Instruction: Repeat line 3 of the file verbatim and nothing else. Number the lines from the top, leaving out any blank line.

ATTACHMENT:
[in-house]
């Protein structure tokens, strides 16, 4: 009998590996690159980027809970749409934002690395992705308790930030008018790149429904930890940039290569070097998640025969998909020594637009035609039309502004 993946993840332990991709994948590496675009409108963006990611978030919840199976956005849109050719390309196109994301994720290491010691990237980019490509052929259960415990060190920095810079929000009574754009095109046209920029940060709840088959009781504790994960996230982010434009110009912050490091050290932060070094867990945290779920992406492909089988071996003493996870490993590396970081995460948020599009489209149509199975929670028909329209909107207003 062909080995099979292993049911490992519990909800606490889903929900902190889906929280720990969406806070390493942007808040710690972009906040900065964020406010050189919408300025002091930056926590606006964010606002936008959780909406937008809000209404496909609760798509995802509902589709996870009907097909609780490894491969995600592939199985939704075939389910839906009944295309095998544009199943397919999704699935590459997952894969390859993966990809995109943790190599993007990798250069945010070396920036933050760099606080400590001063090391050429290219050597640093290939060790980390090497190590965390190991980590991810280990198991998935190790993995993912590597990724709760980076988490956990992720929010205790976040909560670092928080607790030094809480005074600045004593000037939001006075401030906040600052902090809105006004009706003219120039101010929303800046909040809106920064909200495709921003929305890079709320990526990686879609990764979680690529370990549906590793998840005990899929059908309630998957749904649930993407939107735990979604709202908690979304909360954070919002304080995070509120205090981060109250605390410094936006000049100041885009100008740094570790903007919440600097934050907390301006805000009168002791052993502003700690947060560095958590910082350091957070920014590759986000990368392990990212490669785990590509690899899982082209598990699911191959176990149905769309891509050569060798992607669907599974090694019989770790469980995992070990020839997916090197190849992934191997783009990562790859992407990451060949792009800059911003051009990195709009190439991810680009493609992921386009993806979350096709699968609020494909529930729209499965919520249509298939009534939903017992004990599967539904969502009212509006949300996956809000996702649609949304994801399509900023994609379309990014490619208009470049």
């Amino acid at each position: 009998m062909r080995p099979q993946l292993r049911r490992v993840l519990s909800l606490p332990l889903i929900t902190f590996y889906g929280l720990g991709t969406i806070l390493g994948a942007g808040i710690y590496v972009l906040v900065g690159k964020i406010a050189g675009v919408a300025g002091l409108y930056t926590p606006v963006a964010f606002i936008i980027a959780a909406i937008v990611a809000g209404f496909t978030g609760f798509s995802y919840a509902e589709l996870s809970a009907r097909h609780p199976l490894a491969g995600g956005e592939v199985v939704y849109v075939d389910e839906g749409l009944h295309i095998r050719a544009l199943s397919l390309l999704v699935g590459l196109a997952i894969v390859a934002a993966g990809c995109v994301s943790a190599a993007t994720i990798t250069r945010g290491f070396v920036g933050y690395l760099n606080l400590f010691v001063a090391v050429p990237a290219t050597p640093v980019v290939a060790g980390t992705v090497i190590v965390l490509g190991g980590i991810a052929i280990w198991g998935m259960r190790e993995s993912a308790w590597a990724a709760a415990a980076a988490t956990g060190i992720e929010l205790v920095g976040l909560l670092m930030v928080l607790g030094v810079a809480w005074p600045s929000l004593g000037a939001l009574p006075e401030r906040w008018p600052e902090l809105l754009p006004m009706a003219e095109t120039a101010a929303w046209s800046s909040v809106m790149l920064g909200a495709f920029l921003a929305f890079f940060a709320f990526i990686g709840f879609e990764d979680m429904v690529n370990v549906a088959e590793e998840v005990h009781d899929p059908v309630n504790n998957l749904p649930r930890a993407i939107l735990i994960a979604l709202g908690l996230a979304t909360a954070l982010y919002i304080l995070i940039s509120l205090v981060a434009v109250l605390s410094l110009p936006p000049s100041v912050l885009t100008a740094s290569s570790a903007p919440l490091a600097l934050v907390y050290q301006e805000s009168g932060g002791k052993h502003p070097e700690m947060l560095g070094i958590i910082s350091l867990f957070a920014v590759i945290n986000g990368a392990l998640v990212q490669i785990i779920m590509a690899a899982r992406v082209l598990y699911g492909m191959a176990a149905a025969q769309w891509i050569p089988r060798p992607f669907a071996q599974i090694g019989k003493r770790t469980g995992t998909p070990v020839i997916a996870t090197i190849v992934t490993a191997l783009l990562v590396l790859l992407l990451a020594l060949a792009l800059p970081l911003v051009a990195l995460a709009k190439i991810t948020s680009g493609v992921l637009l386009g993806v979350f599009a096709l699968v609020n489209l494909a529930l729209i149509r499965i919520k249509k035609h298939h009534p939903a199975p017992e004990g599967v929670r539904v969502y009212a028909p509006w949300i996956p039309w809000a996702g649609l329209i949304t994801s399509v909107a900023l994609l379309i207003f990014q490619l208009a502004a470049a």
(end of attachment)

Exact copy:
């Amino acid at each position: 009998m062909r080995p099979q993946l292993r049911r490992v993840l519990s909800l606490p332990l889903i929900t902190f590996y889906g929280l720990g991709t969406i806070l390493g994948a942007g808040i710690y590496v972009l906040v900065g690159k964020i406010a050189g675009v919408a300025g002091l409108y930056t926590p606006v963006a964010f606002i936008i980027a959780a909406i937008v990611a809000g209404f496909t978030g609760f798509s995802y919840a509902e589709l996870s809970a009907r097909h609780p199976l490894a491969g995600g956005e592939v199985v939704y849109v075939d389910e839906g749409l009944h295309i095998r050719a544009l199943s397919l390309l999704v699935g590459l196109a997952i894969v390859a934002a993966g990809c995109v994301s943790a190599a993007t994720i990798t250069r945010g290491f070396v920036g933050y690395l760099n606080l400590f010691v001063a090391v050429p990237a290219t050597p640093v980019v290939a060790g980390t992705v090497i190590v965390l490509g190991g980590i991810a052929i280990w198991g998935m259960r190790e993995s993912a308790w590597a990724a709760a415990a980076a988490t956990g060190i992720e929010l205790v920095g976040l909560l670092m930030v928080l607790g030094v810079a809480w005074p600045s929000l004593g000037a939001l009574p006075e401030r906040w008018p600052e902090l809105l754009p006004m009706a003219e095109t120039a101010a929303w046209s800046s909040v809106m790149l920064g909200a495709f920029l921003a929305f890079f940060a709320f990526i990686g709840f879609e990764d979680m429904v690529n370990v549906a088959e590793e998840v005990h009781d899929p059908v309630n504790n998957l749904p649930r930890a993407i939107l735990i994960a979604l709202g908690l996230a979304t909360a954070l982010y919002i304080l995070i940039s509120l205090v981060a434009v109250l605390s410094l110009p936006p000049s100041v912050l885009t100008a740094s290569s570790a903007p919440l490091a600097l934050v907390y050290q301006e805000s009168g932060g002791k052993h502003p070097e700690m947060l560095g070094i958590i910082s350091l867990f957070a920014v590759i945290n986000g990368a392990l998640v990212q490669i785990i779920m590509a690899a899982r992406v082209l598990y699911g492909m191959a176990a149905a025969q769309w891509i050569p089988r060798p992607f669907a071996q599974i090694g019989k003493r770790t469980g995992t998909p070990v020839i997916a996870t090197i190849v992934t490993a191997l783009l990562v590396l790859l992407l990451a020594l060949a792009l800059p970081l911003v051009a990195l995460a709009k190439i991810t948020s680009g493609v992921l637009l386009g993806v979350f599009a096709l699968v609020n489209l494909a529930l729209i149509r499965i919520k249509k035609h298939h009534p939903a199975p017992e004990g599967v929670r539904v969502y009212a028909p509006w949300i996956p039309w809000a996702g649609l329209i949304t994801s399509v909107a900023l994609l379309i207003f990014q490619l208009a502004a470049a």